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Blue Hill
Originally published in The Weekly Packet, September 10, 2020
Lecture on racism attracts capacity audience

by Benjamin Truesdale

On Thursday, September 3, The Blue Hill Public Library live-streamed its latest online lecture, “An Authentic Dialogue on Race,” as part of the ongoing Robert K. & Linda B. Slaven Series. Guest speaker Shay Stewart-Bouley, also known by her online moniker Black Girl in Maine, drew a crowd of 80 Zoom participants.

“Registration was at full capacity,” said BHPL Assistant Director Hannah Cyrus, who coordinated the event. “A lot of people in our community have followed Shay’s blog for years, and we’ve been trying to get her here for a long time.”

Stewart-Bouley, an African American, is an author, educator, activist, and community organizer. She currently serves as the Executive Director of Community Change, Inc., a Boston-based civil rights organization. Though a Chicago native, Stewart-Bouley has resided in Maine for nearly 20 years, and much of her professional and creative work has addressed issues of racism, injustice, and inequity in the state.

The aims of her Slaven Series talk were “to deepen participants’ knowledge of racism in 2020, examine their own biases, and learn techniques for starting conversations on racism and how to be an effective ally.” She acknowledged that this was no simple undertaking for small-town residents, who might feel removed from the forefront of protest movements and broader societal debates currently happening elsewhere in the United States, often in more urban spaces.

“We all have to agree on three things,” she began. “First, we must agree that we will have work to locate ourselves, to acknowledge who we really are and where and why; second, we must agree to listen, really listen, but we must abandon any expectations of ‘understanding,’ or any easy sense of closure; third, we must agree that our meeting tonight is not what some people like to call a ‘safe space.’ It’s a brave space, though. You’re brave for showing up.”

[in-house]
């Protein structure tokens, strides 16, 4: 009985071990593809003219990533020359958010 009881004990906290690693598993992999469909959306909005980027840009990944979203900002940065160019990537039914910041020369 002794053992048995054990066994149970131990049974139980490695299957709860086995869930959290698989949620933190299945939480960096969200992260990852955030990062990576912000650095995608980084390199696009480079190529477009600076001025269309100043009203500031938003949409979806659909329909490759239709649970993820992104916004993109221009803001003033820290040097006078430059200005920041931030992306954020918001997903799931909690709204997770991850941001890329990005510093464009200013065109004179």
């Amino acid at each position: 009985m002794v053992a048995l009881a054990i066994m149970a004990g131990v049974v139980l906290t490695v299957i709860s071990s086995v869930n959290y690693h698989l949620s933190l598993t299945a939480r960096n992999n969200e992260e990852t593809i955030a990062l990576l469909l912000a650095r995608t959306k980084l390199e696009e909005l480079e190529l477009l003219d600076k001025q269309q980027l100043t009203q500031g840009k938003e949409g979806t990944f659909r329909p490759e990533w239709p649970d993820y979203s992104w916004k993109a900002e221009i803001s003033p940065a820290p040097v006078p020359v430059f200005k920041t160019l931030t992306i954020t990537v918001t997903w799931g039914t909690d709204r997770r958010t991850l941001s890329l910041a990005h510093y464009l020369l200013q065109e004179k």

Stewart-Bouley’s program was one-third lecture, two-thirds public colloquium; this was part of a deliberate strategy meant to more fully engage her listeners. “Shifting your worldview is not putting up a Black Lives Matter sign in the front yard and calling it a day. It’s not occasionally listening to a guest speaker who happens to be a person of color. Instead, we must actively work here to develop a new, common vocabulary to confront racism.”

After introducing her audience to new ways in which they might “take risks, and dismantle embedded patterns in thinking and speech,” she coordinated several breakout groups. The assignment was for each group member to share personal experiences of racism in American society, and more specifically the problem of racism in Downeast Maine.

The event concluded with a question-and-answer forum, and many participants shared highly personal anecdotes, or asked some of the difficult questions which had arisen in the breakout sessions. “I noticed that a lot of people, not just Shay’s fans, were willing to put themselves out there,” Cyrus said.

Stewart-Bouley ended her talk saying, “You might be surprised to hear me say that this evening’s lecture didn’t solve anything at all,” as she signed off to audience applause. “But maybe it will be one step closer to the truth.”

Cyrus views the Slaven Series as just such a step. “There’s a lot of local interest in our lectures on race and racism, and it’s growing,” she said. “There’s an appetite in Blue Hill for being part of the national conversation.”

More information on Shay Stewart-Bouley, including links to her TED Talk, can be found on her websites and For information on upcoming events in the Slaven Lecture Series visit or call Assistant Director Hannah Cyrus at 374-5515.